- chocolatemoney
**Posts:**322**Joined:**

List,bearish is a buyer, and I would be buying calls for free as well.The reason is this: if the underlying ends above the strike, I make money; otherwise, I lose nothing. It's a free bet and I'd like to have as many free-calls at possible.I am afraid the market does not work like you think. If the price is zero, anybody would be buying. So the price would increase. This means that zero is not a "fair" price for the option. A trader, market maker, investment bank might for some reason refuse to trade a specific contract. In this case, the contract would have no bid or ask price. But, nevertheless, the option would still have a fair value (or fair price) and that would not be zero, maybe 0.0000000000000000000000000000001 but not zero.The fact that the option price is also called "premium" is misleading, now that I think about it. The price of the option is not really a "premium over something" that could be zero if people's not willing to pay such a "premium".Cheers.furthermore, a price has to be unique - just like at the grocery store. An apple does not go for a vector a real valued prices. An apple is sold for $0.20 or whatever.

QuoteOriginally posted by: chocolatemoneyoh, thanks god.you have the definition of a call option contract t , T , K , S ( ). What is the definition of the option price you use. We have call payoff and we say let us find the price of the call option what does it mean without writing some formulas?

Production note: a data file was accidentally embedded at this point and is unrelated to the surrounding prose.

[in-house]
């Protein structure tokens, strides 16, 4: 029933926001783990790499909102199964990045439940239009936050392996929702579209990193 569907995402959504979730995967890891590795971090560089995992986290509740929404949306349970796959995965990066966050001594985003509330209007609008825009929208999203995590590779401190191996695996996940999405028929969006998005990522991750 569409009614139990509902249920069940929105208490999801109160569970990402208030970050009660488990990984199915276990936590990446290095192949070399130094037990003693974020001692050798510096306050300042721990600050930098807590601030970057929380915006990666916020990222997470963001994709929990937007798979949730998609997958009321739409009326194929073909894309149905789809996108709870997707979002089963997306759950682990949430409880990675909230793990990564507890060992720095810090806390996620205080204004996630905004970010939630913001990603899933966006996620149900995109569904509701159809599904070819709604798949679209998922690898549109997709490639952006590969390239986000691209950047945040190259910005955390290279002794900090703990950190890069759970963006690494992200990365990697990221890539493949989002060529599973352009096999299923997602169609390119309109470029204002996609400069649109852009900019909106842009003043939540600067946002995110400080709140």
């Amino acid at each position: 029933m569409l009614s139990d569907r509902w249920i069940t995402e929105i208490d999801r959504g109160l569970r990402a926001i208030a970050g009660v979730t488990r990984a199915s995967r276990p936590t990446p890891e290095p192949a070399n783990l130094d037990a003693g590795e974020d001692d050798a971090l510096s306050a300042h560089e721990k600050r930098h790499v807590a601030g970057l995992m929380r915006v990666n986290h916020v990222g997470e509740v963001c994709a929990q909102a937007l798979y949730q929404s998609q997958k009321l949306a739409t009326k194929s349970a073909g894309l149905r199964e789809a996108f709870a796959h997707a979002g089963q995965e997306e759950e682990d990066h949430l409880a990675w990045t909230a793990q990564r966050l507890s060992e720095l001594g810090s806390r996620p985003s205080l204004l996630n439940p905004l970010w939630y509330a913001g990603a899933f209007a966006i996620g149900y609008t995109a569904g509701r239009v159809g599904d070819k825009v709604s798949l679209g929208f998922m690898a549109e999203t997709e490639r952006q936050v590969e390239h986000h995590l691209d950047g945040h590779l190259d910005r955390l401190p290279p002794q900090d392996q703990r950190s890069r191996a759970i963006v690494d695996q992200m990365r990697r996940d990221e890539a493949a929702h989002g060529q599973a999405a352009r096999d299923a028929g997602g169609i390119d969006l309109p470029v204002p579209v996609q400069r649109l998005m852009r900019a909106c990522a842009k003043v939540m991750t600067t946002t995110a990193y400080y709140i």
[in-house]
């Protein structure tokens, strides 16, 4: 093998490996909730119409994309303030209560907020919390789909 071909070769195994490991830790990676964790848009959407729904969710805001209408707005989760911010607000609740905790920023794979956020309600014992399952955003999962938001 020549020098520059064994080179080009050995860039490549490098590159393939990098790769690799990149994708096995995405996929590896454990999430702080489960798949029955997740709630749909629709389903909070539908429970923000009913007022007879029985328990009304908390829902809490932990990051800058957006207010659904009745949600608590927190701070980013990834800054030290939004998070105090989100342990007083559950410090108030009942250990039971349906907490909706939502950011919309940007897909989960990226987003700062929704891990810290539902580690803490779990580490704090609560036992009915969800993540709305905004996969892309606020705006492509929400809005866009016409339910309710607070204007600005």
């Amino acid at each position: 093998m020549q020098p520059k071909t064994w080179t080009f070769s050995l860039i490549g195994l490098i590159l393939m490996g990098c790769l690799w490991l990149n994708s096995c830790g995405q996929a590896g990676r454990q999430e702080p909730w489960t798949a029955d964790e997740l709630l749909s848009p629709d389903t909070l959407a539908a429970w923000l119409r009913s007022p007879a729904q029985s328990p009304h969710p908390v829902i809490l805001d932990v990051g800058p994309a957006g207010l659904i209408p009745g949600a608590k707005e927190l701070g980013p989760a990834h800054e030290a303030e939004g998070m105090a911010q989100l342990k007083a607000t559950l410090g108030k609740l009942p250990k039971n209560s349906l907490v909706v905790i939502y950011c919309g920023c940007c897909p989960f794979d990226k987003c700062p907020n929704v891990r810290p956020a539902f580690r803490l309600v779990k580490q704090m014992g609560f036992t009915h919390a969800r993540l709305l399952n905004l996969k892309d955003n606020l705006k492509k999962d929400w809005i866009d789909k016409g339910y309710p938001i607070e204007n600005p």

Last edited by list on September 5th, 2011, 10:00 pm, edited 1 time in total.

A European call option is completely characterized by its payoff function at maturity (taken to be time T): max(S(T)-K,0). There is no role to play for quantities at time t, for any t<T. Separately, the economy in which the call option lives is potentially complicated, but we have been trying to keep things simple by pinning down the behavior of the stock price process to assume that it is a single step binomial, with the interest rate equal to zero, and with the stock not paying any dividends over the period that we care about. The last piece of the puzzle is an assumption that we can buy and sell the stock at the stated prices, with no transaction costs. In this world (trivial as it may be), there is not much more to say.

QuoteOriginally posted by: chocolatemoneyList, by the way, is this your book? out who the publisher is and then google them

knowledge comes, wisdom lingers

ithey're apparently quite shady.